"Nay, she is dark, after the manner of the Hebrews."
"And the Persians too," she interrupted.
"She is very beautiful," continued Zoroaster. "She is very tall." Atossa looked up quickly with a smile. She was not tall herself, with all her Beauty.
"You admire tall women?"
"Yes," said Zoroaster calmly--well knowing what he said. He did not wish to flatter the queen; and besides he knew her too well to do so if he wished to please her. She was one of those women who are not accustomed to doubt their own superiority over the rest of their sex.
"Then you admire this Hebrew princess?" said she, and paused for an answer. But her companion was as cold and calm as she. Seeing himself directly pressed by a suspicion, he changed his tactics and flattered Atossa for the sake of putting a stop to her questions.
"Height is not of itself beauty," he answered with a courteous smile. "There is a kind of beauty which no height can improve,--a perfection which needs not to be set high for all men to acknowledge it."
The queen simply took no notice of the compliment, but it had its desired effect, for she changed the tone of her talk a little, speaking more seriously.
"Where is she? I will go and see her," she said.
"She rested last night in the upper chambers in the southern part of the palace. Thy servant will bid her come if it be thy desire."
"Presently, presently," answered the queen. "It is yet early, and she was doubtless weary of the journey."
There was a pause. Zoroaster looked down at the beautiful queen as she sat beside him, and wondered whether she had changed; and as he gazed, he fell to comparing her beauty with Nehushta's, and his glance grew more intent than he had meant it should be, so that Atossa looked up suddenly and met his eyes resting on her face.
"It is long since we have met, Zoroaster," she said quickly. "Tell me of your life in that wild fortress. You have prospered in your profession of arms--you wear the royal chain." She put up her hand and touched the links as though to feel them. "Indeed it is very like the chain Darius wore when he went to Babylon the other day." She paused a moment as though trying to recall something; then continued: "Yes--now I think of it, he had no chain when he came back. It is his--of course--why has he given it to you?" Her tones had a tinge of uncertainty in the question,--half imperious, as demanding an answer, half persuading, as though not sure the answer would be given. Zoroaster remembered that intonation of her sweet voice, and he smiled in his beard.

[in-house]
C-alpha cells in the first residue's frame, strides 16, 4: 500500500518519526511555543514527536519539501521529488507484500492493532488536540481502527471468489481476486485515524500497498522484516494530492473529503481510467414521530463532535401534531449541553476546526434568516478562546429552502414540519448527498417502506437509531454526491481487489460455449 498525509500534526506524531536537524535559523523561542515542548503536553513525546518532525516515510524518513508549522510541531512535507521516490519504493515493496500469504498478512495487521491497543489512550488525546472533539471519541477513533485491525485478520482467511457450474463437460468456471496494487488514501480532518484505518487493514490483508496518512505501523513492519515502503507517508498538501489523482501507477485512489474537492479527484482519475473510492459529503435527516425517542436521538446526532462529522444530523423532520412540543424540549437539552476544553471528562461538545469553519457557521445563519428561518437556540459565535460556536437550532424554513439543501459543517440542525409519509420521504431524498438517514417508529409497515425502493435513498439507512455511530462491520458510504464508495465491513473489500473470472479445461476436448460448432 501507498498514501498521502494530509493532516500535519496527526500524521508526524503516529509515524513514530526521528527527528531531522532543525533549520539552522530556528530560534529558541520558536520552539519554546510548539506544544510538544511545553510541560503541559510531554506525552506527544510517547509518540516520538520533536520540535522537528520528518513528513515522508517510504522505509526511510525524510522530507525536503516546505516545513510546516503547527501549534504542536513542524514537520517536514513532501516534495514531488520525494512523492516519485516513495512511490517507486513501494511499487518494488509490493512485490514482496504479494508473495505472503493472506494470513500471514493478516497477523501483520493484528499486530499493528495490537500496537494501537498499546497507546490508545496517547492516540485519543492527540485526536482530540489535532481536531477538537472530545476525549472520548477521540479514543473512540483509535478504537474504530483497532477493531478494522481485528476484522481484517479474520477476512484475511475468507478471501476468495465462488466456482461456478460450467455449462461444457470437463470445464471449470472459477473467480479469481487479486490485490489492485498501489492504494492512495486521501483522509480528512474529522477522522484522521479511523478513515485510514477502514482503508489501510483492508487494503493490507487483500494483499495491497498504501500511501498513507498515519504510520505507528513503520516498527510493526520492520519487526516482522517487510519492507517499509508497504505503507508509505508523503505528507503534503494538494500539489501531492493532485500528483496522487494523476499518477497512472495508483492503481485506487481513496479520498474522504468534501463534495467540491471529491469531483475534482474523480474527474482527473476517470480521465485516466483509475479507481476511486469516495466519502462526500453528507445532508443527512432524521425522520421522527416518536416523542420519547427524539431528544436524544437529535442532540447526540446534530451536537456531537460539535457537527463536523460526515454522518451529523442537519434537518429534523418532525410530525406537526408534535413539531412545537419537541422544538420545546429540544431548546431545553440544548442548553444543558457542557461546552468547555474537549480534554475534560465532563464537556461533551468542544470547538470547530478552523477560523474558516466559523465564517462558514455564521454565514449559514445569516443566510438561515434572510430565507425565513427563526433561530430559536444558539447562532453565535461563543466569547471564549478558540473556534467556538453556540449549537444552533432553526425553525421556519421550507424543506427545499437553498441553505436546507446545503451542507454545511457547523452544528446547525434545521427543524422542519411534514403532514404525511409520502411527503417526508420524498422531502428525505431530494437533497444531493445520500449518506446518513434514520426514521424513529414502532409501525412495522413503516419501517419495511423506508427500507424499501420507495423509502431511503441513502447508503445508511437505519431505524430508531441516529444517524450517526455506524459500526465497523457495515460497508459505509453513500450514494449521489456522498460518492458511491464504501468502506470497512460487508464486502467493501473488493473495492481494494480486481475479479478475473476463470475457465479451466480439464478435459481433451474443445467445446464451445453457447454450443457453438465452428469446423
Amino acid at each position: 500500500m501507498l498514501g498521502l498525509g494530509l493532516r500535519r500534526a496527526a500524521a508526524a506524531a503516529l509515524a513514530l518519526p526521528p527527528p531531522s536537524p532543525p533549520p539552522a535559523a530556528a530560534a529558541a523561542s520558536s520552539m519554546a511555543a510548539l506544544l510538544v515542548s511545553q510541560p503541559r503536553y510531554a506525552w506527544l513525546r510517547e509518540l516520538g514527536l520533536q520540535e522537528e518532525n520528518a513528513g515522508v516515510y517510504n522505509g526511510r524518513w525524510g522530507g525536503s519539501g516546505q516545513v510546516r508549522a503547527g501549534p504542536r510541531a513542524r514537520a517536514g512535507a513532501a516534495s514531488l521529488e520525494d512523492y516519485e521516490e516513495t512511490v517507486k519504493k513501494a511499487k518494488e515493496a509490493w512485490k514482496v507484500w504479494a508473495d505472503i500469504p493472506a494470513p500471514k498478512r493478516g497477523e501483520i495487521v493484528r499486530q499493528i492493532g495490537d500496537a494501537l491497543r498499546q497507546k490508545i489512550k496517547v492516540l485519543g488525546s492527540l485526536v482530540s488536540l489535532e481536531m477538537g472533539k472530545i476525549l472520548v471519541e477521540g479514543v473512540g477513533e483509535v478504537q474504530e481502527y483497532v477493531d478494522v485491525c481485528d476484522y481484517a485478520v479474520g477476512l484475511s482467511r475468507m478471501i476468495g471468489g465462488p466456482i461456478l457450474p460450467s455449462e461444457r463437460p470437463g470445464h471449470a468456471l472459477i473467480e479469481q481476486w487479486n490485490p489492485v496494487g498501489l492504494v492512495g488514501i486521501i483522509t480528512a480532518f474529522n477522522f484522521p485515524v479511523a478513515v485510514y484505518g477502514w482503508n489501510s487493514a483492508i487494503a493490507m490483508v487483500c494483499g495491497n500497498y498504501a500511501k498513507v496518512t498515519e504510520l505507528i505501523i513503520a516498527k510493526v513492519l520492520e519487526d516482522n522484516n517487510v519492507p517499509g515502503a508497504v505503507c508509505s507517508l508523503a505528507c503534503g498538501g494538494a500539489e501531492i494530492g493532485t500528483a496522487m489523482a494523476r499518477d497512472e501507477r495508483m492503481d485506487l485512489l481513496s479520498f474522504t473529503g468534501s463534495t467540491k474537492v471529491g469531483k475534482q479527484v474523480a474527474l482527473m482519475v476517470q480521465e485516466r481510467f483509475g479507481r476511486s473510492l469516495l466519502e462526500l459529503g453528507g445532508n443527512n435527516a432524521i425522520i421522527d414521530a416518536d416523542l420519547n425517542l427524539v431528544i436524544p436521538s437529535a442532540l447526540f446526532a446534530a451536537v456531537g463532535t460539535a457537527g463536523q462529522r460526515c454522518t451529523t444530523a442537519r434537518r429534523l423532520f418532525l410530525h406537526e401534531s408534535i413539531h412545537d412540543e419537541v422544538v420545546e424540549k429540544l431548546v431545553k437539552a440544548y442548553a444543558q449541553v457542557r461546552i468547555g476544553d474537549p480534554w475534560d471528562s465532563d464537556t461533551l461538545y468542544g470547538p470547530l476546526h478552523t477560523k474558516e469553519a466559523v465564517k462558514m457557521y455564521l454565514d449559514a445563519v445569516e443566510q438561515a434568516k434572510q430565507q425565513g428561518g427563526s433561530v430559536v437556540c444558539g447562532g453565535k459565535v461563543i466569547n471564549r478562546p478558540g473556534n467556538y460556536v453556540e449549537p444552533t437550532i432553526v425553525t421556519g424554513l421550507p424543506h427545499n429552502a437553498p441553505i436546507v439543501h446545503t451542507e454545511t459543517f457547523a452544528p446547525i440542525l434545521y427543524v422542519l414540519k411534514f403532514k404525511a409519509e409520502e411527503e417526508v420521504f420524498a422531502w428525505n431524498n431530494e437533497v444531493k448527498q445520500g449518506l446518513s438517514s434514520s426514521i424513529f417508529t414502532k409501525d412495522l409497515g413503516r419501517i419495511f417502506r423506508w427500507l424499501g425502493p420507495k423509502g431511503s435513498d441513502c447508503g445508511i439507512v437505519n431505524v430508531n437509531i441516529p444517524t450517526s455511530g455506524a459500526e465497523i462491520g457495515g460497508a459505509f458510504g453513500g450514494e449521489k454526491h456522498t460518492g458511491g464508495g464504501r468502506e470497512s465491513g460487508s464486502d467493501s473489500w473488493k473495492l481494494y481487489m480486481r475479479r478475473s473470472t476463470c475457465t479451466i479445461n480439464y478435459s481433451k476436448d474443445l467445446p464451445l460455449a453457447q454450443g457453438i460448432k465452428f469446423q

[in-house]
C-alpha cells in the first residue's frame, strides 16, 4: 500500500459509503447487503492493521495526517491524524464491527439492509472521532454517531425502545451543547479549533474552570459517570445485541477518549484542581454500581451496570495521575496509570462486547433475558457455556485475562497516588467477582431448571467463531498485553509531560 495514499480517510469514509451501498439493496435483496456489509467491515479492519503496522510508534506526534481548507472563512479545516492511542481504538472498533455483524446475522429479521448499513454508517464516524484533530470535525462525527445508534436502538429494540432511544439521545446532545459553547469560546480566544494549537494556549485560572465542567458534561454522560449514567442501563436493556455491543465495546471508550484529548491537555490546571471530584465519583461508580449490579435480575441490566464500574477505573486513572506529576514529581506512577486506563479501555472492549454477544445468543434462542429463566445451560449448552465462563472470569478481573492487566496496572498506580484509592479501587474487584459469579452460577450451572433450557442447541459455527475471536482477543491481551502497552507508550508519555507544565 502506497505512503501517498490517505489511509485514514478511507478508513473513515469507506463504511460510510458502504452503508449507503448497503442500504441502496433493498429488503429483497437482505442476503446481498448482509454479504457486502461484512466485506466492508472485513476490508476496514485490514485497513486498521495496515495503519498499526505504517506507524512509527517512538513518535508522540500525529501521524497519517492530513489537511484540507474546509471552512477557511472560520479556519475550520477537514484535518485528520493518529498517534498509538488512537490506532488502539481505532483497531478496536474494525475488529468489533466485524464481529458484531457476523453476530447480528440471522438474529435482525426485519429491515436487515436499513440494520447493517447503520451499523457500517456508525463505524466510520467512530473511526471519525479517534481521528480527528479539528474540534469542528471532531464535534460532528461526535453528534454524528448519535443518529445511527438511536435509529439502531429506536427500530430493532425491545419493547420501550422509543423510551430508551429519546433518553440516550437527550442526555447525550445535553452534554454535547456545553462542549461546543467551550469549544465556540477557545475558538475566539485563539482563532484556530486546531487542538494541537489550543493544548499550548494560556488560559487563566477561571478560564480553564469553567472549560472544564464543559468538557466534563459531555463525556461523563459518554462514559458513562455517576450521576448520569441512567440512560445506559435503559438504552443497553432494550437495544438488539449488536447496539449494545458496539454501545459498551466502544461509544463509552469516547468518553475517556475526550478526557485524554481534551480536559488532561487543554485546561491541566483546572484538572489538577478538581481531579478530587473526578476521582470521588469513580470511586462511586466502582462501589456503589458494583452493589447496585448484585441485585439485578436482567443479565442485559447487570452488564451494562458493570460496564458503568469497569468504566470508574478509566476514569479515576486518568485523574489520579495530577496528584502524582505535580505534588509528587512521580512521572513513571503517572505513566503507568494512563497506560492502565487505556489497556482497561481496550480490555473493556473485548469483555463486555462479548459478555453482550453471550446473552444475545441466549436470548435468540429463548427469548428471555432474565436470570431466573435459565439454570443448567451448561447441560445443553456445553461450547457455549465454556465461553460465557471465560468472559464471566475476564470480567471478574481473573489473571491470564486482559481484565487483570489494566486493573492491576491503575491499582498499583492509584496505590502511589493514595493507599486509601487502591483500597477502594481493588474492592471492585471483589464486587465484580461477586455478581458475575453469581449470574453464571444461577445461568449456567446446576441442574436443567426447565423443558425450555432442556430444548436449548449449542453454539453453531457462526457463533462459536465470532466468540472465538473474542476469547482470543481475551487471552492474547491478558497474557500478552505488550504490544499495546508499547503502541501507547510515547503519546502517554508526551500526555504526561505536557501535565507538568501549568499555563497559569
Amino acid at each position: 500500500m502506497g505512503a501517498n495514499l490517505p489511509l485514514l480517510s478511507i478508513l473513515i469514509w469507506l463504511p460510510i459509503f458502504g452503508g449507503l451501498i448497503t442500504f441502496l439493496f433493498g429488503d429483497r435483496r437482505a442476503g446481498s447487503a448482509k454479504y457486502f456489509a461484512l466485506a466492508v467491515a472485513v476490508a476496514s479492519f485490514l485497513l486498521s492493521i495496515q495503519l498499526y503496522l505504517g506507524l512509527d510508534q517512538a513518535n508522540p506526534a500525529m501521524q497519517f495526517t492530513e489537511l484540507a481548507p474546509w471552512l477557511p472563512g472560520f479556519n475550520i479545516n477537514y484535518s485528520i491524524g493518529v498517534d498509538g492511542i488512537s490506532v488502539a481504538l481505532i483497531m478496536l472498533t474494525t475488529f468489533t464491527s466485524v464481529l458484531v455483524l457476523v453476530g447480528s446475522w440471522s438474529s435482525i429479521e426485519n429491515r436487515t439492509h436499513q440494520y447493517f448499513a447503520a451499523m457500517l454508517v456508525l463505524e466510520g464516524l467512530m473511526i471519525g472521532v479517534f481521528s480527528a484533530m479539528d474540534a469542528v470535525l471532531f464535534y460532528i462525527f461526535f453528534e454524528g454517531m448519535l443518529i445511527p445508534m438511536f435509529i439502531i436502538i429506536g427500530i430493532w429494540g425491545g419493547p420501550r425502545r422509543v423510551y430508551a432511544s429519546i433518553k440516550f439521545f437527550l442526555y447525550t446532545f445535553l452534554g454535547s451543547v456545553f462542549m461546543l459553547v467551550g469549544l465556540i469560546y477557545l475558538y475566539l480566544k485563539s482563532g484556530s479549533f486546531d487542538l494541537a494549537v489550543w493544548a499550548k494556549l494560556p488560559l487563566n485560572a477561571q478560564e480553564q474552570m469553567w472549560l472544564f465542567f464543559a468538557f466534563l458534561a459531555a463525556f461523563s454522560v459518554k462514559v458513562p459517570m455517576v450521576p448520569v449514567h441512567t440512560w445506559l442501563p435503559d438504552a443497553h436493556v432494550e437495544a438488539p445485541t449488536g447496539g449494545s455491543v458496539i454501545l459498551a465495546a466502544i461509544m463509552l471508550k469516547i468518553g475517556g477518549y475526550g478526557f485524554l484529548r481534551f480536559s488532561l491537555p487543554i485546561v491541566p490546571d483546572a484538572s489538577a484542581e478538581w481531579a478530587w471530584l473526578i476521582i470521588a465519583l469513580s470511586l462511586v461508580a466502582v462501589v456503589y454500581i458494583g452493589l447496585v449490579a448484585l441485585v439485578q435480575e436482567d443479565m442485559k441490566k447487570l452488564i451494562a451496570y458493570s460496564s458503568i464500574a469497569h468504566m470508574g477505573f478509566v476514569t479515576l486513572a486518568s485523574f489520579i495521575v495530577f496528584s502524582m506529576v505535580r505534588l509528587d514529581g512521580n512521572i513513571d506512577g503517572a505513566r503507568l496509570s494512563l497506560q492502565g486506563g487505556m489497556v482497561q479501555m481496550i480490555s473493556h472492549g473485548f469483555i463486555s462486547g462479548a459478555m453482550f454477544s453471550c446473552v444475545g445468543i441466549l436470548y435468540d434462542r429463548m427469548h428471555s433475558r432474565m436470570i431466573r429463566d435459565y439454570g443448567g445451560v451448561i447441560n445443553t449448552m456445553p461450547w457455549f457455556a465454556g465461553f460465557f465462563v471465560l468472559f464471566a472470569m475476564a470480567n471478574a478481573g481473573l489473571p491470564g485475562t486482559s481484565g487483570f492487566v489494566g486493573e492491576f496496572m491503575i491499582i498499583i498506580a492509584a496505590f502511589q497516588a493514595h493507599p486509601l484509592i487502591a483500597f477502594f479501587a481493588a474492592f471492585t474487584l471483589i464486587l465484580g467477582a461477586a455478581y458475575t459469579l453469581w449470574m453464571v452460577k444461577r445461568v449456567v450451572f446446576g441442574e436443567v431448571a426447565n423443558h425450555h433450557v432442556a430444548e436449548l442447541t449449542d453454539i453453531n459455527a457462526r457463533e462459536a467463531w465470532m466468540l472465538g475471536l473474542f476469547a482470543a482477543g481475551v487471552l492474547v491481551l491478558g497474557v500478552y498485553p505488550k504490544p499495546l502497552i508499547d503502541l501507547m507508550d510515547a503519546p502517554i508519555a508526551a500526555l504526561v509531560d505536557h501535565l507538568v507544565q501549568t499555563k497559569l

"Indeed," he answered, "the Great King who liveth for ever, put this chain about my neck with his own hands last night, when he halted by the roadside, as a reward, I presume, for certain qualities he believeth his servant Zoroaster to possess."
"Nay, the queen cannot expect me to sing faithfully my own praises. Nevertheless, I am ready to die for the Great King. He knoweth that I am. May he live for ever!"
"It may be that one of the qualities was the successful performance of the extremely difficult task you have lately accomplished," said Atossa, with a touch of scorn.
"A task?" repeated Zoroaster.
"Yes--have you not brought a handful of Hebrew women all the way from Ecbatana to Shushan, through numberless dangers and difficulties, safe and sound, and so carefully prudent of their comfort that they are not even weary, nor have they once hungered or thirsted by the way, nor lost the smallest box of perfume, nor the tiniest of their golden hair-pins? Surely you have deserved to have a royal chain hung about your neck and to be called the king's friend."